State Bar files disciplinary charges against former director Joe Dunn

After decades of mishandling complaints against attorney Tom Girardi and revelations of weak oversight of California attorneys, prosecutors took a surprisingly aggressive step this week: they launched formal disciplinary charges against the agency’s own former executive director.

The Bar Association charged Joe Dunn with triple moral depravity stemming from his four-year tenure with the agency, which ended with his firing in 2014. The allegations could result in Dunn, a former state senator who teaches at UC Irvine Law School, losing his license to practice law.

Dunn, 63, was among a handful of legal officers with whom Girardi had close ties over the years he defrauded clients and colleagues, but the charges filed on Tuesday do not concern the now-disgraced trial attorney. Instead, they focus on untruths Dunn allegedly told the Bar Association board in 2013 and 2014 regarding proposed legislation and spending on a trip to Mongolia.

When asked why it took the Bar Association so long to file charges, an agency official noted that the matter needed to be investigated by outside attorneys due to the inherent conflicts of interest. These lawyers usually work part-time.

“We believe this case reflects the principle that all California attorneys must honor their oath, the law and the code of conduct,” said Stacia Laguna, administrator of the Bar Association’s Outside Prosecutor Program.

A lawyer for Dunn said the lengthy delay could not be justified because the conduct in question was the subject of internal investigations and extensive litigation years ago, in which the Bar Association was directly involved.

“There is no excuse for filing this disciplinary proceeding in 2022, more than eight years after the alleged events,” said attorney Ellen Pansky. She added: “The true facts will show that the charges against [Dunn] are not supported by competent evidence and will fail.”

The indictment comes as the Bar Association conducts an investigation into whether current or former officials helped agency Girardi, until recently a wealthy political leader, evade accountability. The Bar Association has publicly acknowledged that its staff have failed to properly investigate complaints that Girardi has stolen from clients over the decades.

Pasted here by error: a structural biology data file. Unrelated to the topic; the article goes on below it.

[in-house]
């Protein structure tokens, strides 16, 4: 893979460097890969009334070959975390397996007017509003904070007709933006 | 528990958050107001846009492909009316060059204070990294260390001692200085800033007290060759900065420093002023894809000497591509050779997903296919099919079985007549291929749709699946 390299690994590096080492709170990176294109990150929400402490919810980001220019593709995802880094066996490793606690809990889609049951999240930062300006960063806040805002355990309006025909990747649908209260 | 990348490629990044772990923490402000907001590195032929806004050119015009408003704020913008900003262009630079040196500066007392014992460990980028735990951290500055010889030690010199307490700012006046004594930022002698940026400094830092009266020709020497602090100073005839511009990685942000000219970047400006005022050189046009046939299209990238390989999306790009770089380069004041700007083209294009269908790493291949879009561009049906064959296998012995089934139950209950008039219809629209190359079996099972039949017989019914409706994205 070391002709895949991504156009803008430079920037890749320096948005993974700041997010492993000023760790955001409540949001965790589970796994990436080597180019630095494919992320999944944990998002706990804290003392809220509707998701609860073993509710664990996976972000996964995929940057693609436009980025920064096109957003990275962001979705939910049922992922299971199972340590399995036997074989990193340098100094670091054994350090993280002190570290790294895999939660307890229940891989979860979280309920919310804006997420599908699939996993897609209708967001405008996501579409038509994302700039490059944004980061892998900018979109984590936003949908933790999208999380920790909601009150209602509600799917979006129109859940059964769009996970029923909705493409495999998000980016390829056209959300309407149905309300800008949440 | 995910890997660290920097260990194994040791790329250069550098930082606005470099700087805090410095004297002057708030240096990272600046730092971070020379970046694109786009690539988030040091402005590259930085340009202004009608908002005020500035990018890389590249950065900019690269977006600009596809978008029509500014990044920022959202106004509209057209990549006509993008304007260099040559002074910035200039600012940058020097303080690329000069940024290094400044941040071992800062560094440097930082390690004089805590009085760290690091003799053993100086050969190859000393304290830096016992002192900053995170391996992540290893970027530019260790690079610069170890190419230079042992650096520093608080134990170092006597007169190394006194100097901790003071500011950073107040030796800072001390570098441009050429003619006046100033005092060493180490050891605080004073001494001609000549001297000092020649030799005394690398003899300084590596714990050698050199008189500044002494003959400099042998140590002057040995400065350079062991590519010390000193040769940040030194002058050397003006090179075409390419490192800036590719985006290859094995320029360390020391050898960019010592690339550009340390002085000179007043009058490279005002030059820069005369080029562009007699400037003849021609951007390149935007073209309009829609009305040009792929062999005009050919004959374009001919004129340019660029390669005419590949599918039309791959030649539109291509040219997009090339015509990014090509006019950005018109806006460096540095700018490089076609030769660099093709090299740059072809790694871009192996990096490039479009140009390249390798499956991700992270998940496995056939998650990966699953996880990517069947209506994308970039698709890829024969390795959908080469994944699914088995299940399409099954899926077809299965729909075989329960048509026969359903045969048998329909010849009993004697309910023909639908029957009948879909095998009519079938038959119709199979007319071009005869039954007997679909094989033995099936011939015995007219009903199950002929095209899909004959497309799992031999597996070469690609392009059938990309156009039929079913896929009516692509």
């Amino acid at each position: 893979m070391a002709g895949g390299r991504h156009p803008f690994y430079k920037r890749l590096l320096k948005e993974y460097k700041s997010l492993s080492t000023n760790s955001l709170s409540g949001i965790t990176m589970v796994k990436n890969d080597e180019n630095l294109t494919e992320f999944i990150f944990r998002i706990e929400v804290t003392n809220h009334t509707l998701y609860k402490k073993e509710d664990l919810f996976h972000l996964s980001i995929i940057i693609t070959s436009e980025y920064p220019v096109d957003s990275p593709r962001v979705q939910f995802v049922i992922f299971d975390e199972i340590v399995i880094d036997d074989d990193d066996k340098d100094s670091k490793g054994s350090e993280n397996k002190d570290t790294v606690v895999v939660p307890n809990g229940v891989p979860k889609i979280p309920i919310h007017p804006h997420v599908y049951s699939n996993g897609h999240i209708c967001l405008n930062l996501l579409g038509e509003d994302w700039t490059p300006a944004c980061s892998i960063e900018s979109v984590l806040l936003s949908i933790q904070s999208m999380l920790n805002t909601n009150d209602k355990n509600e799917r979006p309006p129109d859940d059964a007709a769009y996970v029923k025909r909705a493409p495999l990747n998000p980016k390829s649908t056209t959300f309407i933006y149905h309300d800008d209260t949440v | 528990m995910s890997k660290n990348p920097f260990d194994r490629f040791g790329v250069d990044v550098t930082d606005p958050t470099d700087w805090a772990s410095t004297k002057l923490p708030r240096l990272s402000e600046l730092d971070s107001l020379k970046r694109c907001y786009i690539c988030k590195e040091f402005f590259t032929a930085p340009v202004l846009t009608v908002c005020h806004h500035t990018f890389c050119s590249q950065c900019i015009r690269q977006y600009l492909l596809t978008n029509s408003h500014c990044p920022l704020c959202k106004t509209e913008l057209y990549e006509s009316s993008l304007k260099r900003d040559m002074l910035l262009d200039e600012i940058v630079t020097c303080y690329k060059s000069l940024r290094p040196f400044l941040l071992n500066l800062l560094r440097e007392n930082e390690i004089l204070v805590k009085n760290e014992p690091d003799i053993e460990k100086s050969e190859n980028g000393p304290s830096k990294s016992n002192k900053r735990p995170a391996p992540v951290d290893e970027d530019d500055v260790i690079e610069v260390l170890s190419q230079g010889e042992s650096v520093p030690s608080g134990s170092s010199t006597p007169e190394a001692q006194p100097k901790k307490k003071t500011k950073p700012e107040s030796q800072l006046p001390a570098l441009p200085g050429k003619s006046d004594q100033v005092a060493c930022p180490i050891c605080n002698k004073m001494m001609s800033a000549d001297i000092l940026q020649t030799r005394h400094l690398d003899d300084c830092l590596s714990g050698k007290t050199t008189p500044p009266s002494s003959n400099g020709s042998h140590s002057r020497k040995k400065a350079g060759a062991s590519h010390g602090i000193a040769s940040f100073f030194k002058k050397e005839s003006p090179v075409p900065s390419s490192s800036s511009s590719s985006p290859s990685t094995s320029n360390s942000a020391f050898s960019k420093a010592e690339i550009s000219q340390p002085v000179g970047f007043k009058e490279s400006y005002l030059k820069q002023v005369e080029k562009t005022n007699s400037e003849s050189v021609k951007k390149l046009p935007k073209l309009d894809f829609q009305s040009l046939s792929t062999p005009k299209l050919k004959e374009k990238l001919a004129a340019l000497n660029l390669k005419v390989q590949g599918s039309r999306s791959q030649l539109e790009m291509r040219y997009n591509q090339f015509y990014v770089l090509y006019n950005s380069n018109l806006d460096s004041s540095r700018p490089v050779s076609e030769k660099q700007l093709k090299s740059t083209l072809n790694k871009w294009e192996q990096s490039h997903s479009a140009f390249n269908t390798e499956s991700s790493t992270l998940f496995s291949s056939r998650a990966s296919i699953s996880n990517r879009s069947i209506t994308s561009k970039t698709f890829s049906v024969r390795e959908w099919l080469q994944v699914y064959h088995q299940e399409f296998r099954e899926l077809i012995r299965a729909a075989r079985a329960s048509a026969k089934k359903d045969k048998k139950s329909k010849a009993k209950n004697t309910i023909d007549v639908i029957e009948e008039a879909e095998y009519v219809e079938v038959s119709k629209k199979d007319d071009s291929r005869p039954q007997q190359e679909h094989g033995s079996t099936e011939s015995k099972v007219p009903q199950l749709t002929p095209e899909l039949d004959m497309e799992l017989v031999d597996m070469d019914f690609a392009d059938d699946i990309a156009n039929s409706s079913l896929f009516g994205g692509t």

As The Times detailed last year, Girardi maintained a pristine law license while treating bar investigators, prosecutors and others to wine-soaked meals, Las Vegas parties and rides on his private jet. Dunn was one of those who connected with Girardi, and a senior attorney at Girardi’s law firm helped him get the job as manager at the bar.

In the indictment filed this week, the bar alleges Dunn told the bar board in 2013 that no agency funds would be used to pay for a junket he took with two Girardi associates to Mongolia when he “knew that this statement was false and misleading. The bar ended up paying more than $6,000 in travel expenses.

The second charge relates to false statements he made to the board of directors about a Sacramento bill that would have allowed the agency to take civil enforcement action against persons practicing law without a license. Chief Justice Tani Cantil-Sakauye of the state Supreme Court, which oversees the bar association, said through a representative that she wanted “this law to be stopped.” However, Dunn told the board that there was “no known opposition” to the measure, and the board publicly endorsed it, according to the indictment.

The third count alleges that Dunn breached his fiduciary duties by making the misleading statements as executive director of the bar.

An investigation by an outside law firm commissioned by prosecutors in 2014 first uncovered Dunn’s alleged wrongdoing and raised questions about Girardi’s close ties to officials. As investigators wrote in a report submitted to the board, Dunn “made arrangements” for Girardi, who also appeared to perceive “a threat to Dunn as a threat to his possibly preferred position at the bar.”